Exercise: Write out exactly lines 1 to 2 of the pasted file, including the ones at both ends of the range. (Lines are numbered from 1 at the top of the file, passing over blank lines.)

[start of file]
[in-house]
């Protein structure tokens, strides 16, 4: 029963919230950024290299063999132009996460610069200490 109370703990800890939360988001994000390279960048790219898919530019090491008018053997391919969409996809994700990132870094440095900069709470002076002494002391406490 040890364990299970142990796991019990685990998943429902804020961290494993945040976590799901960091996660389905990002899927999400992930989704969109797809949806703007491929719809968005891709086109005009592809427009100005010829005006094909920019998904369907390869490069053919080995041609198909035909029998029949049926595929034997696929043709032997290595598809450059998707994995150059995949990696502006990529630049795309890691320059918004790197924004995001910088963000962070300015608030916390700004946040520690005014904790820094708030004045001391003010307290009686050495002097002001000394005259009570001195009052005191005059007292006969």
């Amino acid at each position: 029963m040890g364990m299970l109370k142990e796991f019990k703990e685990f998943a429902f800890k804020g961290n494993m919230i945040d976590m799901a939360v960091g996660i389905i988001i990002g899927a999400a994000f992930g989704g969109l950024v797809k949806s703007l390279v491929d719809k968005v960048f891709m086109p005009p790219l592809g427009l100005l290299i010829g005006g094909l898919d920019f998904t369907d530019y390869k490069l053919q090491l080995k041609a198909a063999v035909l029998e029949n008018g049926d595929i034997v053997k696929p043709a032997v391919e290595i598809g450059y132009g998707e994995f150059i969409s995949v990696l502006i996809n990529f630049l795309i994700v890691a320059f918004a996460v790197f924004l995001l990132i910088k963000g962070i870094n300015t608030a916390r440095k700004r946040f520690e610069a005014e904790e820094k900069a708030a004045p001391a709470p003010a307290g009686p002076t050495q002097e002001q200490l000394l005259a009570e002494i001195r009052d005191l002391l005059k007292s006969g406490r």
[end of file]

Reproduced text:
[in-house]
């Protein structure tokens, strides 16, 4: 029963919230950024290299063999132009996460610069200490 109370703990800890939360988001994000390279960048790219898919530019090491008018053997391919969409996809994700990132870094440095900069709470002076002494002391406490 040890364990299970142990796991019990685990998943429902804020961290494993945040976590799901960091996660389905990002899927999400992930989704969109797809949806703007491929719809968005891709086109005009592809427009100005010829005006094909920019998904369907390869490069053919080995041609198909035909029998029949049926595929034997696929043709032997290595598809450059998707994995150059995949990696502006990529630049795309890691320059918004790197924004995001910088963000962070300015608030916390700004946040520690005014904790820094708030004045001391003010307290009686050495002097002001000394005259009570001195009052005191005059007292006969």